Laugh, Love & Drink!: Help Make a Revolution
THE RIGHT TO DRINK
Unless you were born Malay, and have Islam written on your identification card, the right to consume alcohol wouldn’t seem like such an issue in Malaysia. But here’s a fact that a lot of us aren’t privy to; Malaysia has the highest taxation and duties imposed on alcoholic beverages. “How much?” you ask, well, to quote Alcohol Consumer-Rights Group (ALCON); “[taxation and duties are] highest in the world, highest in Asia.” That’s right, folks, paying nearly RM30 at a bar for a pint ain’t the norm elsewhere – barring Norway – at all.
Discovering that the government were planning to increase taxes even higher than it already was in 2011, founder Deepak Gill (Deep) had to do something about it. Consumer rights group catering to drinkers was unheard of, “it seems like a ridiculous and audacious idea,” says Deep, and he only had a week to “kick their a$s” by forming Alcon. Despite the brevity of time given, the lightning-fast campaign succeeded. “The media actually showed up for our media conference, at a bar of course. and I was sober enough to make very valid points,” he jokingly shares with us. The same points were then submitted to the Ministry of Finance in the fittingly bar-less Putrajaya. Suffice to say, they haven’t raised the taxes since. Government body or not, Deep “won’t take sh*t from any goddamned alcophobics.”
Alcon has since made 14 appearances in different media – 15 counting this one – from radio to print. An impressive feat for an idea he claims wasn’t taken too seriously in the beginning by others. “People laughed at the idea initially, and so did I. Now the media calls me when they need views of consumers of alcohol on the Federal Budget,” he tells us. It seems like Alcon has become the go-to spokesperson for “boozeheads” (as Deep affectionately says it). It’s an interesting contention point though, alcohol consumption doesn’t seem like alcohol is taboo here at all. Deep agrees; “It’s accepted as a subculture – you don’t even need a license to sell beer (laughs).”
Why did it take so long for us to have our own consumer rights group then? According to Alcon, drinkers contribute billions to the economy; $5.6 billion spent with $1 billion taxed in 2010 alone. “Unfortunately the government doesn’t love us as much as it loves capitalists,” says Deep. “[They] like money,” he continues, adding that in the ‘90s and early ‘00s, taxes were raised without putting thought into its long-term impact; standard of living, smuggling, moonshining, the tropes of prohibition era United States basically. Worse, this decision wasn’t opposed by anyone at the time.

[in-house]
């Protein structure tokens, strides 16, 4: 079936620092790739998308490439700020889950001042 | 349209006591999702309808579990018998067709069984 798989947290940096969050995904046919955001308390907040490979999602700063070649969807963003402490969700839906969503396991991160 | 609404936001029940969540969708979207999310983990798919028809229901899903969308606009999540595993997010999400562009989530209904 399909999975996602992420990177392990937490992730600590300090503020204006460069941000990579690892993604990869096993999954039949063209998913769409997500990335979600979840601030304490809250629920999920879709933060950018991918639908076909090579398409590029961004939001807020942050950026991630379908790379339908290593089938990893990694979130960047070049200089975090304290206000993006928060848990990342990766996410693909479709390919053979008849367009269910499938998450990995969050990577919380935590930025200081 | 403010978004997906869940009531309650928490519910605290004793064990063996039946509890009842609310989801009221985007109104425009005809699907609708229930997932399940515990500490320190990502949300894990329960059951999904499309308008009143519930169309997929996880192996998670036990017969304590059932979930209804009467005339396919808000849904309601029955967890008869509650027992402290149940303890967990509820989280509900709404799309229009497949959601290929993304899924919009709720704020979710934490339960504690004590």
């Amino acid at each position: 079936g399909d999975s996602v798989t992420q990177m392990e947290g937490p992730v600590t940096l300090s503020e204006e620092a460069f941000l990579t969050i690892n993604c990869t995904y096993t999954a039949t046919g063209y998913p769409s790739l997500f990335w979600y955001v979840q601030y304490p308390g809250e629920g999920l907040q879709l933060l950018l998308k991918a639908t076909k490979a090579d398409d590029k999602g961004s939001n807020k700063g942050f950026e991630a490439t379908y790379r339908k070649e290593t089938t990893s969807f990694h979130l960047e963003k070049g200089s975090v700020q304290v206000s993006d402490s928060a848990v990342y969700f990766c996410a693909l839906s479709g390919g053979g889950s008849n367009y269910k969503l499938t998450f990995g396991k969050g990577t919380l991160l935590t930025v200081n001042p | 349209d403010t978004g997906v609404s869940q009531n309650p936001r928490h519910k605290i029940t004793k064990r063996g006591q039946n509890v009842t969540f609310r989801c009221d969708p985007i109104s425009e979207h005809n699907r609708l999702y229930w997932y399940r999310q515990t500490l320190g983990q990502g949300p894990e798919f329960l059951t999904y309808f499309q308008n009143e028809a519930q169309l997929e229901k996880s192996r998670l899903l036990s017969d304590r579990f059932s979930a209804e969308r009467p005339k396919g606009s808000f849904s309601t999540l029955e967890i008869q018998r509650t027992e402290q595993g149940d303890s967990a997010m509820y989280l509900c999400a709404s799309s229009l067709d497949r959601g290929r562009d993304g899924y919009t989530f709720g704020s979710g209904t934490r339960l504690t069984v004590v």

“You can go blame your parents now (laughs).”
While it doesn’t seem like the taxes will be lowered any time soon, Alcon has at least kept it at a stasis for now. There were hearsays of a ban on public drinking, but as Alcon found out, it was merely a proposal that was limited to areas where children are at risk – such as playgrounds. “We can still booze in public, s’all good, do not fear, Alcon’s here!” reassures Deep. We aren’t sure if he were half-serious or he really took up the mantle of some sort of boozy superhero.
As problematic as consumer rights are when it comes to alcoholic beverages, Deep admits that we do have a solid amount of drinking freedom here; “[It’s] definitely freer than places like Australia! I’d rather be caught with a gun than a bottle in hand [there] (laughs).”
Getting back to first sentence of this article, we just had to ask him – isn’t the law against Malays drinking alcohol the ultimate restriction on consumer rights? Understandably, Deep is brutally honest about this, telling us that this isn’t their fight and due to its sensitive nature, it should be led by Malays themselves.”[Otherwise] we would seem to be planning to take over the country by ‘drugging the natives’ or some such,” portends Deep.
That’d be another fight for another movement then.